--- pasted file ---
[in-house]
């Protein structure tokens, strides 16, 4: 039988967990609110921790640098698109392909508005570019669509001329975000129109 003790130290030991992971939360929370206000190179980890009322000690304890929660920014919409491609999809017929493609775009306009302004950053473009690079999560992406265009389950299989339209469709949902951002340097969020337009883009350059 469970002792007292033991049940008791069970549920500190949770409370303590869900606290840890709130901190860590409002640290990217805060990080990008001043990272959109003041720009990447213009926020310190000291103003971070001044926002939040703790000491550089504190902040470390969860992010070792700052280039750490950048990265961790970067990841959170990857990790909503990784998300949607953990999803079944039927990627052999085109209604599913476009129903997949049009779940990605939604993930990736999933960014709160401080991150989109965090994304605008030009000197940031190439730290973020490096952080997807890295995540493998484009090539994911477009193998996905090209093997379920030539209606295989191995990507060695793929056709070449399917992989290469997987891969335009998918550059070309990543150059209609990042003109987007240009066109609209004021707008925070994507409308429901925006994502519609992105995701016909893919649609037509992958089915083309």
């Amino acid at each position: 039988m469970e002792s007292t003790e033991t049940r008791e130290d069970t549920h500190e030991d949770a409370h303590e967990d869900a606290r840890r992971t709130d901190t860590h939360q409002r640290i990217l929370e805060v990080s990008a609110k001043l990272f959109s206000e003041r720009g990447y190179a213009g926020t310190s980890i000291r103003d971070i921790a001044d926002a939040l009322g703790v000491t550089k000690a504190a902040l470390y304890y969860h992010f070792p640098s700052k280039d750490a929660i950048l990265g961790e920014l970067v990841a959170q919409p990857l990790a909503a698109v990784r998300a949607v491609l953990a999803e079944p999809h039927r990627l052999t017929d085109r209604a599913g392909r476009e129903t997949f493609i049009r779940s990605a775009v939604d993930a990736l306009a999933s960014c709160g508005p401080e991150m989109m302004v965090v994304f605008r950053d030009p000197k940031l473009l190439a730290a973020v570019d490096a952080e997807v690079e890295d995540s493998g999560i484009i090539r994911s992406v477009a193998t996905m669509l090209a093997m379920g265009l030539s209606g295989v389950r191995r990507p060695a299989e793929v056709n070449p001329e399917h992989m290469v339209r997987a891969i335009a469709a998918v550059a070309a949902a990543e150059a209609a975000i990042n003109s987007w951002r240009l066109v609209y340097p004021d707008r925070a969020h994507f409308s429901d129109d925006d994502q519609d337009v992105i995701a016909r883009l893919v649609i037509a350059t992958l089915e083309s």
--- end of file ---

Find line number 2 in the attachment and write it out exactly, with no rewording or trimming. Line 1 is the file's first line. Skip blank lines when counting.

């Protein structure tokens, strides 16, 4: 039988967990609110921790640098698109392909508005570019669509001329975000129109 003790130290030991992971939360929370206000190179980890009322000690304890929660920014919409491609999809017929493609775009306009302004950053473009690079999560992406265009389950299989339209469709949902951002340097969020337009883009350059 469970002792007292033991049940008791069970549920500190949770409370303590869900606290840890709130901190860590409002640290990217805060990080990008001043990272959109003041720009990447213009926020310190000291103003971070001044926002939040703790000491550089504190902040470390969860992010070792700052280039750490950048990265961790970067990841959170990857990790909503990784998300949607953990999803079944039927990627052999085109209604599913476009129903997949049009779940990605939604993930990736999933960014709160401080991150989109965090994304605008030009000197940031190439730290973020490096952080997807890295995540493998484009090539994911477009193998996905090209093997379920030539209606295989191995990507060695793929056709070449399917992989290469997987891969335009998918550059070309990543150059209609990042003109987007240009066109609209004021707008925070994507409308429901925006994502519609992105995701016909893919649609037509992958089915083309």